I actually took 31B with this professor, but this isn't listed as an option so I wanted to leave my review here. This class was absolutely horrid. I want to preface by saying that I got a 5 on AP calc AB and passed BC with an A. This class really should not have been that difficult. The material itself was not bad, and I walked into the tests pretty confident but did way worse than I expected. The class averages on these tests were lower than I'd ever seen, and I suspect this is due to the incomprehensible lectures and notes that Greene left us with. Basically, I had to teach myself the material. The practice problems he gave us (which were only for the midterms, not even the final--he basically left us to fend for ourselves on the final) were not very helpful in my opinion and the test questions were way more difficult than they should have been for this class. His writing was also horrible, which didn't help when I was trying to decipher his notes and written homework assignments. Also, I recall one of the TAs telling us that he specifically told them not to give us the answers to the sample problems, which defeats the entire purpose of sample problems. Even when he did send us the problem answers, it was so close to the test date that they weren't very helpful. In office hours, he often spoke condescendingly to the students asking questions. It seems this professor really does not care about the students' learning. The only redeeming thing about his class was the curve. Somehow I ended up with a passing grade, but I really did not expect to pass. It was a bit annoying not knowing the curve until the week that grades were due, as individual grades were not curved, only the course overall. Additionally, I have to acknowledge that he was generally accomodating if you had to miss a midterm due to sickness. But I would advise staying away from taking math 31B with Greene if you can.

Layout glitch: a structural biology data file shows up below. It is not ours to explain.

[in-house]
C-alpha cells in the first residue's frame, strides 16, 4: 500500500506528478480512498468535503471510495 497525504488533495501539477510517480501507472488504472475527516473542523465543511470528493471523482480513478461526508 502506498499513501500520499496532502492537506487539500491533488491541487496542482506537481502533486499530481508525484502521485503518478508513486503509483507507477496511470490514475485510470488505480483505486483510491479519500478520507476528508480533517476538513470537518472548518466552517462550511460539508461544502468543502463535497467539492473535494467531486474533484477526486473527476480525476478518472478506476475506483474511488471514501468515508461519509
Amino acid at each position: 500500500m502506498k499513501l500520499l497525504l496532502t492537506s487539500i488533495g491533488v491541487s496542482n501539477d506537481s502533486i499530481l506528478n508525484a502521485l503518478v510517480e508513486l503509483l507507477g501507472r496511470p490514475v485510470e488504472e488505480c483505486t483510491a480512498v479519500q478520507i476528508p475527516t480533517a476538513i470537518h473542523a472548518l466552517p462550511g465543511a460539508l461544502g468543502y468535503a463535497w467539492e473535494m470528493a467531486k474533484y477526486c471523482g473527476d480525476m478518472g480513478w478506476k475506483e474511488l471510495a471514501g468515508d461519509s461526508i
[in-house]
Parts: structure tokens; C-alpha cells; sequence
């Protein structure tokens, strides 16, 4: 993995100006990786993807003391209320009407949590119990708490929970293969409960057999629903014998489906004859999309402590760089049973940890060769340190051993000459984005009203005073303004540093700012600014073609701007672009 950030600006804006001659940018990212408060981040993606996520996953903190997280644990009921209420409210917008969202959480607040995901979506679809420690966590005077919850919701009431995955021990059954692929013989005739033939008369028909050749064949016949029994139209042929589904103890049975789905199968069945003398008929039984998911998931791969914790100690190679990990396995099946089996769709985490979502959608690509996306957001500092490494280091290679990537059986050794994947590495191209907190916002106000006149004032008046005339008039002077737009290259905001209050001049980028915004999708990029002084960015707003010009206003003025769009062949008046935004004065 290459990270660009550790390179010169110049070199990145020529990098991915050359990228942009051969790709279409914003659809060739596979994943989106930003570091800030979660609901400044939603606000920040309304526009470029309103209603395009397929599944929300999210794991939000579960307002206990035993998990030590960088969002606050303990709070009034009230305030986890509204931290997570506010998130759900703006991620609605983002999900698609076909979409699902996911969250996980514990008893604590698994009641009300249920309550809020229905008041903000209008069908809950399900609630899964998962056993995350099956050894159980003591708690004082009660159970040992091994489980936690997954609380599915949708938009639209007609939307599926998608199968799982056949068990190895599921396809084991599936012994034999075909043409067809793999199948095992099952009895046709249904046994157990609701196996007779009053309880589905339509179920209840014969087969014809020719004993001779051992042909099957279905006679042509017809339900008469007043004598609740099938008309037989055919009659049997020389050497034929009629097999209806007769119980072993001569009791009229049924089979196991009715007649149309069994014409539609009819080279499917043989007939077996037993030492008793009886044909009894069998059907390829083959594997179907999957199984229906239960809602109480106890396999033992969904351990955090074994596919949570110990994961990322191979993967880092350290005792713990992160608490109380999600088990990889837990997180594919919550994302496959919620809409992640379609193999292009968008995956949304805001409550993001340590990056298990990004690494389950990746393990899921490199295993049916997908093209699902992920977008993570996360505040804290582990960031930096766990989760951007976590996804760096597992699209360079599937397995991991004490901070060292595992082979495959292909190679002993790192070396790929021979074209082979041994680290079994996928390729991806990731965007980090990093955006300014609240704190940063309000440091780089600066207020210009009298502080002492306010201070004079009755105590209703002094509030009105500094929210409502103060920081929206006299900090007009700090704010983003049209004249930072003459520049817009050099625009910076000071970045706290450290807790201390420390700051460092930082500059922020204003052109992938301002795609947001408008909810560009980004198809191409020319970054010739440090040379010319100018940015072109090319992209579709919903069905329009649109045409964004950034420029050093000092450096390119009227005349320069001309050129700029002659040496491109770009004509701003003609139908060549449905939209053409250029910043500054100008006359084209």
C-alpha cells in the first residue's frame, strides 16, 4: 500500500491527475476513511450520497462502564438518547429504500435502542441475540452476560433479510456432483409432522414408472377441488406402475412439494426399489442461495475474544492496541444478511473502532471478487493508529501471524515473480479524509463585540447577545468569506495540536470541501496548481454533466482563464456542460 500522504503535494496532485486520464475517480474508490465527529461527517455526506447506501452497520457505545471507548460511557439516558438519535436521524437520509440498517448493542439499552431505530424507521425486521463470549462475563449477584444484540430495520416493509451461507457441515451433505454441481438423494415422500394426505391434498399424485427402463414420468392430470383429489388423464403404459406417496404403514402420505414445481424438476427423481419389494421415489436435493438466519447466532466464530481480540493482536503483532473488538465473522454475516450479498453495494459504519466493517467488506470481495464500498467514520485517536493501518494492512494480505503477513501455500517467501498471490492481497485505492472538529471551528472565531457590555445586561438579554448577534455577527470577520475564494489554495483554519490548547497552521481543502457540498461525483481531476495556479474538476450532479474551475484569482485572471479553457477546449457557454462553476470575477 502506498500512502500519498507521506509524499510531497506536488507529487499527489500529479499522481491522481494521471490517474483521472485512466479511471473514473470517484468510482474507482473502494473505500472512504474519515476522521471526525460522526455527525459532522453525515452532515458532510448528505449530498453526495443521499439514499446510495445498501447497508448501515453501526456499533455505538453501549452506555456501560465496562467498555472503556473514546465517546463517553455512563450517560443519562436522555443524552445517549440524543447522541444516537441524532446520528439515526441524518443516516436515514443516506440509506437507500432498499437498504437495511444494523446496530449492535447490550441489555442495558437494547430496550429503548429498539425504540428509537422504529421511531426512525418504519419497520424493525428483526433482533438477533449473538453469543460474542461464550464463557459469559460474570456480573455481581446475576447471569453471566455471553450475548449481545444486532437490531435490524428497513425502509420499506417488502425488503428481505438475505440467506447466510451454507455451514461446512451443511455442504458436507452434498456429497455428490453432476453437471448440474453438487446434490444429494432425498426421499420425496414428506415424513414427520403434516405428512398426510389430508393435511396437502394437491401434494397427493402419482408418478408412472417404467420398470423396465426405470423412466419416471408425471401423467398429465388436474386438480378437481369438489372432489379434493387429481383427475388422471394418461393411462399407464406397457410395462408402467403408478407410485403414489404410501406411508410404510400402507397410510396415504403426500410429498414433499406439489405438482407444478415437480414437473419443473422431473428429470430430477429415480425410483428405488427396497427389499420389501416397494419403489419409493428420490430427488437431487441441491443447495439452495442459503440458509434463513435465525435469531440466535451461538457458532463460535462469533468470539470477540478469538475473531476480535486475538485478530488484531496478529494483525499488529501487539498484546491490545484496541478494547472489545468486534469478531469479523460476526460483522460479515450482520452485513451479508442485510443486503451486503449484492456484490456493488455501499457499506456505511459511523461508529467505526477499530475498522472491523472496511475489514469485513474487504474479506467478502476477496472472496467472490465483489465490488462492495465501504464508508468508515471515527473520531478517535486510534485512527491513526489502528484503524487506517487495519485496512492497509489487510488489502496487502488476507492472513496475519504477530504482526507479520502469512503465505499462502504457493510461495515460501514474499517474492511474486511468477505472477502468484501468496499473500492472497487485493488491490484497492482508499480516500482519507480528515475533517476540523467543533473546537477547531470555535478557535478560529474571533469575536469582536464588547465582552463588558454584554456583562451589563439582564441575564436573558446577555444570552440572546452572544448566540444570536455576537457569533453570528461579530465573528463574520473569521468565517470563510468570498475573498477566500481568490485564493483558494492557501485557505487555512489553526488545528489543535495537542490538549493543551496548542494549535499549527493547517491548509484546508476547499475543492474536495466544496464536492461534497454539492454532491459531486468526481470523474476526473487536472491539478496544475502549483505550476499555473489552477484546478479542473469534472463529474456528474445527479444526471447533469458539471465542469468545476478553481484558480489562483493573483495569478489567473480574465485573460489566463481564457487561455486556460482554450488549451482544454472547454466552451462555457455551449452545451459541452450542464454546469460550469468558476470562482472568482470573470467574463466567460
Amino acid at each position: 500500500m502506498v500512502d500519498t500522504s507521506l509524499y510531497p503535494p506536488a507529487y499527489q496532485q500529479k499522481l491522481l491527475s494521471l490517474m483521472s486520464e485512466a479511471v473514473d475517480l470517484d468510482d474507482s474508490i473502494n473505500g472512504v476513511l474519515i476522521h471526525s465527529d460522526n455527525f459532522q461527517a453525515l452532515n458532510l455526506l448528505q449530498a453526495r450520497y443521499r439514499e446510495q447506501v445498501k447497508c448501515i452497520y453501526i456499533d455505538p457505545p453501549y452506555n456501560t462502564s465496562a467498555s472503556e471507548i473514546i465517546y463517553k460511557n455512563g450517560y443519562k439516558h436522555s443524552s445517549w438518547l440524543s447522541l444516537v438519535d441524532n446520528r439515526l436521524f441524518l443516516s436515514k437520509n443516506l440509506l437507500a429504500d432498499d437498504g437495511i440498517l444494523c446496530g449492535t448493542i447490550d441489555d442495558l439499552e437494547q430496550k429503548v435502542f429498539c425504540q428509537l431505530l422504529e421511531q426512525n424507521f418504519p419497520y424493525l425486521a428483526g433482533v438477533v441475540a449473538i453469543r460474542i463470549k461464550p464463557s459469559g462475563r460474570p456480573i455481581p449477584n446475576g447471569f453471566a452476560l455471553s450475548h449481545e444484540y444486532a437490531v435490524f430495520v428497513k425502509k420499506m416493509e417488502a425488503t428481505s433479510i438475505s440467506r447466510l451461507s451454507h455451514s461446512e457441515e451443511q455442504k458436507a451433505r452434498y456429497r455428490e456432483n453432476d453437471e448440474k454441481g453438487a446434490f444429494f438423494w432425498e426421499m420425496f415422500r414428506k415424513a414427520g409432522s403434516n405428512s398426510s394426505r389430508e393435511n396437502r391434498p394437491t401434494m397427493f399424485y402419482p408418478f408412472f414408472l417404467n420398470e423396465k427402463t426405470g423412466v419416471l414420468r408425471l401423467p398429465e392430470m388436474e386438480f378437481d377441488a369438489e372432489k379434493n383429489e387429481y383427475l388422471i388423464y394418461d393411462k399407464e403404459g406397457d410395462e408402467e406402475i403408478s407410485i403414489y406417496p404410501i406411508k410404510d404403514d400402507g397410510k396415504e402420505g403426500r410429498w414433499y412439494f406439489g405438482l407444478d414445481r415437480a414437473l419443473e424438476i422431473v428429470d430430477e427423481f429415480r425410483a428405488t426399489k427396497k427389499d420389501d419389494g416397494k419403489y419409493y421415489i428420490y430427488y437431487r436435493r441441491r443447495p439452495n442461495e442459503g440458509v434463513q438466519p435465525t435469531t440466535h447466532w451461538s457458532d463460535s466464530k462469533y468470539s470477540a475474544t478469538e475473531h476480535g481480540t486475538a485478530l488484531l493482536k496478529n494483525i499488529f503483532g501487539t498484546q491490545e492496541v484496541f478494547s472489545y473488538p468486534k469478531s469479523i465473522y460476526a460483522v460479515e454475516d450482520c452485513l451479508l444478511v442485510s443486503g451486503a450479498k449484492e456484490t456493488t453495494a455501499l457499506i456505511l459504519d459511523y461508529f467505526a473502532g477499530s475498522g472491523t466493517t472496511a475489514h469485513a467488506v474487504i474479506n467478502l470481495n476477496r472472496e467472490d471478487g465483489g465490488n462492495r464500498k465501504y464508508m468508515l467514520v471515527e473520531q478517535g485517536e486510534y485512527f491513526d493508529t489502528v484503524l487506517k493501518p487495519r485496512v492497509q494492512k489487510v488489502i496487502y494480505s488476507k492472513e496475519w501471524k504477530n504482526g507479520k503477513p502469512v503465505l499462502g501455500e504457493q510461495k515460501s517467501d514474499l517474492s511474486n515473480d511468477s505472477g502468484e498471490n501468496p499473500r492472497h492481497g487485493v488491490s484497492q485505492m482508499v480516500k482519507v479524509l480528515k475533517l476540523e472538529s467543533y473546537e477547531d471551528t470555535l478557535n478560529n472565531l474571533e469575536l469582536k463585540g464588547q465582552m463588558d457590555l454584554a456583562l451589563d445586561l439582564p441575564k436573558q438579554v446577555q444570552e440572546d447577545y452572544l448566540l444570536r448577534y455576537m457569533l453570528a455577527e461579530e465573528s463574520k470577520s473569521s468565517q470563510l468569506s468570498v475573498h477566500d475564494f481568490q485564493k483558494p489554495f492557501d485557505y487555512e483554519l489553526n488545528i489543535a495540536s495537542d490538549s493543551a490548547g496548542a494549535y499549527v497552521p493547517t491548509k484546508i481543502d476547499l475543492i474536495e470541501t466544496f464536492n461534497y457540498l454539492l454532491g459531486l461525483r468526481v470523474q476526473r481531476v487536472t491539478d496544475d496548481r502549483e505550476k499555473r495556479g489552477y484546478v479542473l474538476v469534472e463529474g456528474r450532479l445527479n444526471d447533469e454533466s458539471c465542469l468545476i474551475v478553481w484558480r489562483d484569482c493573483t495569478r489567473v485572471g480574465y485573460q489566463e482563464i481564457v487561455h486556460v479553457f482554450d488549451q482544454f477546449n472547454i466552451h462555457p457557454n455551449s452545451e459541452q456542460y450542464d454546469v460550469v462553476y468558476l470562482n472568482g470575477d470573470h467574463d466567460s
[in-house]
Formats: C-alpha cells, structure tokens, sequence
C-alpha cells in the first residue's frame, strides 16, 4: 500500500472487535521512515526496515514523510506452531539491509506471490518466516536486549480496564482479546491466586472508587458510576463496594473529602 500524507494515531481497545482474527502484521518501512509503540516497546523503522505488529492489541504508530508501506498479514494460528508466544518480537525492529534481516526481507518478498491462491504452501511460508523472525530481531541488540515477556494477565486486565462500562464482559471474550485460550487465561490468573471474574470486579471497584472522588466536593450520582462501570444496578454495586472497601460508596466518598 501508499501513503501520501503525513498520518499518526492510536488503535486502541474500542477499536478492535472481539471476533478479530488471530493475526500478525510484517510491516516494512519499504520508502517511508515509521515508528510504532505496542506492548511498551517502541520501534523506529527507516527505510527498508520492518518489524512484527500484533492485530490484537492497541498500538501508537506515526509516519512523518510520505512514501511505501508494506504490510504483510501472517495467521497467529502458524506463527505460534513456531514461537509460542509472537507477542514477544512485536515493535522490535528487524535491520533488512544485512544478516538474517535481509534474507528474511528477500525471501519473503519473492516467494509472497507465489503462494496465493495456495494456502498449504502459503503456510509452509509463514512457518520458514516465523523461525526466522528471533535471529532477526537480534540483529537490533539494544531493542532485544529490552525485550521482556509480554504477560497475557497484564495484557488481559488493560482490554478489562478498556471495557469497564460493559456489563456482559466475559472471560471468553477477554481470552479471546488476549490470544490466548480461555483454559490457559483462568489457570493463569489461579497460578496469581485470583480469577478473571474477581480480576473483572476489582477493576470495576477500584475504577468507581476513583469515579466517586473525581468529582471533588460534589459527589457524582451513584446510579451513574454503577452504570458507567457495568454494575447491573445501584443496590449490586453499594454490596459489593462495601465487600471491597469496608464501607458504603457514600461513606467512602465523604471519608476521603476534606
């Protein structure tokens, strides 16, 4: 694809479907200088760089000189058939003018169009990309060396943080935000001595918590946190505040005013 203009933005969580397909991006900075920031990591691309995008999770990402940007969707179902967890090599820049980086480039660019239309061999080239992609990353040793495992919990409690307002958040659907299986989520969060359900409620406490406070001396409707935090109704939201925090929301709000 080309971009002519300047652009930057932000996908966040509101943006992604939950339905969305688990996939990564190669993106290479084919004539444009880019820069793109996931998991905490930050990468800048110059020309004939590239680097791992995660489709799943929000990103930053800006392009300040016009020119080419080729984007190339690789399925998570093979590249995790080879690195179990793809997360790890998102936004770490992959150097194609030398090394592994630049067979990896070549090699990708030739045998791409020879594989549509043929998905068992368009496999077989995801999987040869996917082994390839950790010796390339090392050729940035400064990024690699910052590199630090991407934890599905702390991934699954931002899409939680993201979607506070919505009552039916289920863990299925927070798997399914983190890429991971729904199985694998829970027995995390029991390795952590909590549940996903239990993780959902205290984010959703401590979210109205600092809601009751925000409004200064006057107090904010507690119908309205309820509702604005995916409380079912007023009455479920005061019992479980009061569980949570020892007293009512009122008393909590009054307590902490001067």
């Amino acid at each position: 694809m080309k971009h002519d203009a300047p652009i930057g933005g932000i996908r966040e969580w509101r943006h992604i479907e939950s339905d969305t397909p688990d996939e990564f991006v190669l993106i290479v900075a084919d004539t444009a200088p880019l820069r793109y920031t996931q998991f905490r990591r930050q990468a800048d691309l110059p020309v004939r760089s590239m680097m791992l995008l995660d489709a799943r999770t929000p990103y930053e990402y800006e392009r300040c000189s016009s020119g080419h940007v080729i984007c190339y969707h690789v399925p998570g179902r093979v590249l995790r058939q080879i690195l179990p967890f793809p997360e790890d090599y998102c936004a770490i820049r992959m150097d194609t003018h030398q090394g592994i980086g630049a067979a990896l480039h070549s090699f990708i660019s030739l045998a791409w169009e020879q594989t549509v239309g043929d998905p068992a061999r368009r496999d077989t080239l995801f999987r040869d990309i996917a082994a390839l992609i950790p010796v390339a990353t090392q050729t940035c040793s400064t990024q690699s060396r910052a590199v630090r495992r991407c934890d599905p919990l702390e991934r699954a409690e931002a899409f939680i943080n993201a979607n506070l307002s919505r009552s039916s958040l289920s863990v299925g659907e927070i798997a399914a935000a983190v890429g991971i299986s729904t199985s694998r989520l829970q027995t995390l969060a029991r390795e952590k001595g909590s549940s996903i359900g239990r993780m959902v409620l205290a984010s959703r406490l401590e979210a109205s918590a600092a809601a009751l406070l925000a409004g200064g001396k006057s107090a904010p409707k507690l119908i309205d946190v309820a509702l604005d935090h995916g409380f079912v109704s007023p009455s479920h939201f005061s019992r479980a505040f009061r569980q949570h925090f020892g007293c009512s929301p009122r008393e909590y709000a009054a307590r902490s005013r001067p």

This man gives you insight.

I won't deny that his lectures are next to useless, his teaching style erratic, or his handwriting giving me a mini-heart attack every single time I open a homework file. Yes, he'll give you living hell if you know nothing about calculus and expect a gentle introduction. This man doesn't care about problem solving, and he'll give you tons of proofs and tricks to remember.

However, I got away with an A with zero knowledge of calculus before entering the university, and now I'm more than ready to tackle the remainder of my calc classes. You either get a whole lot of stuff out of the class or nothing but hatred for the subject. If you're willing to take 20 or more hours a week in the cold, miserable corner of the library doing extra problems, then this class is certainly doable. Get "Calculus with Analytical Geometry" by Simmons, which is a superb and beautifully written textbook on this subject. All the basic proofs needed for the class are in there, along with more than enough problems to work on your mathematical muscles.